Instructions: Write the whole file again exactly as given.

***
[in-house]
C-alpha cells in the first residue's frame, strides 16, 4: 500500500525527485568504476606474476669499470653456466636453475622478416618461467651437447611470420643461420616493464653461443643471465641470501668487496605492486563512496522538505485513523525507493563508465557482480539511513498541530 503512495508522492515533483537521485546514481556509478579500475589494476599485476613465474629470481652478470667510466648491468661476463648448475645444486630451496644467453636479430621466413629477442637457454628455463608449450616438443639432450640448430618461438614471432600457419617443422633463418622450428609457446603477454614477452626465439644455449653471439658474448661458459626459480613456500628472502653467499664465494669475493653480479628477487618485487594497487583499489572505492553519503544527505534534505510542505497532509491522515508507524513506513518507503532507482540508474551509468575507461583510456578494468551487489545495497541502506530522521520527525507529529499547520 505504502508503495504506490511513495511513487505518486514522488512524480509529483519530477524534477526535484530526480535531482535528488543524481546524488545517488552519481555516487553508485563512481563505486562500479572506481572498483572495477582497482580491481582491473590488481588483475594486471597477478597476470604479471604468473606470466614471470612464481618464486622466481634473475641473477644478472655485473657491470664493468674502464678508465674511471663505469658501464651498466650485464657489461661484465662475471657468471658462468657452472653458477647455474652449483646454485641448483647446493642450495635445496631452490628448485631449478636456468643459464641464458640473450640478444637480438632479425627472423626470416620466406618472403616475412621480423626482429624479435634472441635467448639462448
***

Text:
[in-house]
C-alpha cells in the first residue's frame, strides 16, 4: 500500500525527485568504476606474476669499470653456466636453475622478416618461467651437447611470420643461420616493464653461443643471465641470501668487496605492486563512496522538505485513523525507493563508465557482480539511513498541530 503512495508522492515533483537521485546514481556509478579500475589494476599485476613465474629470481652478470667510466648491468661476463648448475645444486630451496644467453636479430621466413629477442637457454628455463608449450616438443639432450640448430618461438614471432600457419617443422633463418622450428609457446603477454614477452626465439644455449653471439658474448661458459626459480613456500628472502653467499664465494669475493653480479628477487618485487594497487583499489572505492553519503544527505534534505510542505497532509491522515508507524513506513518507503532507482540508474551509468575507461583510456578494468551487489545495497541502506530522521520527525507529529499547520 505504502508503495504506490511513495511513487505518486514522488512524480509529483519530477524534477526535484530526480535531482535528488543524481546524488545517488552519481555516487553508485563512481563505486562500479572506481572498483572495477582497482580491481582491473590488481588483475594486471597477478597476470604479471604468473606470466614471470612464481618464486622466481634473475641473477644478472655485473657491470664493468674502464678508465674511471663505469658501464651498466650485464657489461661484465662475471657468471658462468657452472653458477647455474652449483646454485641448483647446493642450495635445496631452490628448485631449478636456468643459464641464458640473450640478444637480438632479425627472423626470416620466406618472403616475412621480423626482429624479435634472441635467448639462448